Let’s start off by reviewing normal August rainfall. Interior sections of the Southeast U.S. typically receive around 3 or 4 inches of rain in August. Higher amounts, 5 inches or more, occur over higher elevations of the Appalachians (due to differential heating), along the coast (due to land/sea interactions), and over Florida.
You might find it interesting to see the pattern of rainfall from August 2011. Most of the region experienced below-normal rainfall last year (red-shaded areas). An exception was along the North Carolina and Virginia coast where Hurricane Irene brought over 15 inches of rain (blue-shaded spot).
Here is a comparison of normal rainfall between July and August. Note the modest decrease in rainfall over interior sections of Mississippi, Alabama, and Georgia from July to August.
Evapotranspiration (ET) rates remain high thoughout the month. Here is an annual plot of reference evapotranspiration for a location in North Carolina. While not quite as high as in June or July, ET is still quite significant
Tropical activity starts the annual ramp up in August, especially the latter half of the month. Starting out low on August 1st, tropical activity really heats up by month’s end. (Note: tropical activity has picked up a bit in the Atlantic, right on schedule, over the past few days).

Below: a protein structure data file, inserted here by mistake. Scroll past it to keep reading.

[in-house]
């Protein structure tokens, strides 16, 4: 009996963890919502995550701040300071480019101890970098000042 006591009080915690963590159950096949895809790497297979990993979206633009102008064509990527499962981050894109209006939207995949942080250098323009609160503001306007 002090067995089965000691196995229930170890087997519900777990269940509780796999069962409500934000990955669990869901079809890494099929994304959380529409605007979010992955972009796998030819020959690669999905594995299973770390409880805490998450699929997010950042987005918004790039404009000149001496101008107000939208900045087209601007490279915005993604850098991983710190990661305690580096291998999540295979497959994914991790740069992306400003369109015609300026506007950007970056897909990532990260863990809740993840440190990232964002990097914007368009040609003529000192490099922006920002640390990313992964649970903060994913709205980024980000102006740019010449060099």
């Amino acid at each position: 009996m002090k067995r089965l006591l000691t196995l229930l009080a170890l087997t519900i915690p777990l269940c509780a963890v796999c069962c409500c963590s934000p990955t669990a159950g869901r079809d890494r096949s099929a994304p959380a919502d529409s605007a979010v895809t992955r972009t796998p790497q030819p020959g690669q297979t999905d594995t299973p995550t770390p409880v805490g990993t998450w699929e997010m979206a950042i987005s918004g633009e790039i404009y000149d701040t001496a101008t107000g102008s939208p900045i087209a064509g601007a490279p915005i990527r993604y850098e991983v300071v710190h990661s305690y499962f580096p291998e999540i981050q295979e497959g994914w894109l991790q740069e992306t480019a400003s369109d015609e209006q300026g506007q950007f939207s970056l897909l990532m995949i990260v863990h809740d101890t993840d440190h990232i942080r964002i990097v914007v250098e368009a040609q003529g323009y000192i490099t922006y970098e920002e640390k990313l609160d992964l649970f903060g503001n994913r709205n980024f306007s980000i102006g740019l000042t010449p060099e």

The NOAA/NWS Climate Prediction Center is calling for “Equal Chances” for either “above” or “below-normal” rainfall in August. Temperatures are expected to continue the trend of “above-normal” for most areas, but not as high probabilities as over the Midwest..
Here is my outlook for runoff in August. In consideration of many water management issues, runoff is just as important as rainfall as it is a key driver for stream flow and reservoir inflows (and potentially flooding). I am calling for a swatch of below-normal runoff across interior portions of the Southeast U.S., and normal runoff along the coast, in Florida, and across higher elevations of the Southeast U.S..
- This outlook does not forecast specific inland-moving tropical systems.
- CPC’s precipitation outlook is utilized.
- Normal, or above-normal rainfall, over the area of prolonged drought will foster soil moisture recharge – with reduced runoff potential.
- A lingering soil moisture surplus from T.S. Debby will enhance runoff should heavy rainfall develop over a small portion of North Florida.
- Thereare indications of a lingering (weak) frontal boundary over southern sections of Alabama and Georgia which could enhance daily diurnal rainfall.
- Coastal forcings will (typically) enhance daily rainfall.
- Longer-term climate models (both GFS and CAS) indicate continuing soil moisture deficits over a large part of the region.
- The role of persistence would support a continued reduction in runoff. .
- Recent excessive rainfall near Birmingham (green circle) has enhanced short-term runoff prospects (over a limited area).